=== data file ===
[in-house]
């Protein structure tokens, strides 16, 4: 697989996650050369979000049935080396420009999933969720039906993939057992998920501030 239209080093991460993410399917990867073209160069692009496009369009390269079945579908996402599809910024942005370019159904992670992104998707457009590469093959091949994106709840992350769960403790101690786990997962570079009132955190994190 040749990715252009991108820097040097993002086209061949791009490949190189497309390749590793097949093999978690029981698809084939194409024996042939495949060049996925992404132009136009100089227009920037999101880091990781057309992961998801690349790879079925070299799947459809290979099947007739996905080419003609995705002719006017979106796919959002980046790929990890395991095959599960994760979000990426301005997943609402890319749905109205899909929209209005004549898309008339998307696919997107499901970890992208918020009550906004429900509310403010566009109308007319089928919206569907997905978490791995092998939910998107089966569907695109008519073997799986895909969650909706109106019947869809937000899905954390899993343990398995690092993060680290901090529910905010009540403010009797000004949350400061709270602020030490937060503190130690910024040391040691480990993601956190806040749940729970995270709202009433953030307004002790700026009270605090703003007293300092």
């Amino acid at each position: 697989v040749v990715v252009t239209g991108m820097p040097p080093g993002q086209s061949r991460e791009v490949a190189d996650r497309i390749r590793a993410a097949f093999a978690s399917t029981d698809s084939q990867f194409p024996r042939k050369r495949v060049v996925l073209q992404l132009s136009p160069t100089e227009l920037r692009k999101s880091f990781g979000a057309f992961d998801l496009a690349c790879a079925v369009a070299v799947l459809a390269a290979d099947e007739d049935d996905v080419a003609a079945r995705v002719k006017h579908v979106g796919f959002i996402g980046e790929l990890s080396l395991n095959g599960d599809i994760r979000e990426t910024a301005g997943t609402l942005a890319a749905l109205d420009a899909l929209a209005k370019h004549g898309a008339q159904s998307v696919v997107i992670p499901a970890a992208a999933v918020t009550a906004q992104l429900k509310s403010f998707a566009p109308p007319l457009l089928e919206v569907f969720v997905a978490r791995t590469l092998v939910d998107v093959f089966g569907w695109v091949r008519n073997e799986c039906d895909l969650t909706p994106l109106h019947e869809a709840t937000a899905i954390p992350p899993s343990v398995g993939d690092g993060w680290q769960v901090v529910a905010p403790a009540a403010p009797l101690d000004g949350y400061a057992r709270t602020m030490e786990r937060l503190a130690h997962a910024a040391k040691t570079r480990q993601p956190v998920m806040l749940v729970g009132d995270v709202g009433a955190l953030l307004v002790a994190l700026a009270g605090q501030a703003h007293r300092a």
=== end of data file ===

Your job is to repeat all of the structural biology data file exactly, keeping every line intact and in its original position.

[in-house]
């Protein structure tokens, strides 16, 4: 697989996650050369979000049935080396420009999933969720039906993939057992998920501030 239209080093991460993410399917990867073209160069692009496009369009390269079945579908996402599809910024942005370019159904992670992104998707457009590469093959091949994106709840992350769960403790101690786990997962570079009132955190994190 040749990715252009991108820097040097993002086209061949791009490949190189497309390749590793097949093999978690029981698809084939194409024996042939495949060049996925992404132009136009100089227009920037999101880091990781057309992961998801690349790879079925070299799947459809290979099947007739996905080419003609995705002719006017979106796919959002980046790929990890395991095959599960994760979000990426301005997943609402890319749905109205899909929209209005004549898309008339998307696919997107499901970890992208918020009550906004429900509310403010566009109308007319089928919206569907997905978490791995092998939910998107089966569907695109008519073997799986895909969650909706109106019947869809937000899905954390899993343990398995690092993060680290901090529910905010009540403010009797000004949350400061709270602020030490937060503190130690910024040391040691480990993601956190806040749940729970995270709202009433953030307004002790700026009270605090703003007293300092």
């Amino acid at each position: 697989v040749v990715v252009t239209g991108m820097p040097p080093g993002q086209s061949r991460e791009v490949a190189d996650r497309i390749r590793a993410a097949f093999a978690s399917t029981d698809s084939q990867f194409p024996r042939k050369r495949v060049v996925l073209q992404l132009s136009p160069t100089e227009l920037r692009k999101s880091f990781g979000a057309f992961d998801l496009a690349c790879a079925v369009a070299v799947l459809a390269a290979d099947e007739d049935d996905v080419a003609a079945r995705v002719k006017h579908v979106g796919f959002i996402g980046e790929l990890s080396l395991n095959g599960d599809i994760r979000e990426t910024a301005g997943t609402l942005a890319a749905l109205d420009a899909l929209a209005k370019h004549g898309a008339q159904s998307v696919v997107i992670p499901a970890a992208a999933v918020t009550a906004q992104l429900k509310s403010f998707a566009p109308p007319l457009l089928e919206v569907f969720v997905a978490r791995t590469l092998v939910d998107v093959f089966g569907w695109v091949r008519n073997e799986c039906d895909l969650t909706p994106l109106h019947e869809a709840t937000a899905i954390p992350p899993s343990v398995g993939d690092g993060w680290q769960v901090v529910a905010p403790a009540a403010p009797l101690d000004g949350y400061a057992r709270t602020m030490e786990r937060l503190a130690h997962a910024a040391k040691t570079r480990q993601p956190v998920m806040l749940v729970g009132d995270v709202g009433a955190l953030l307004v002790a994190l700026a009270g605090q501030a703003h007293r300092a």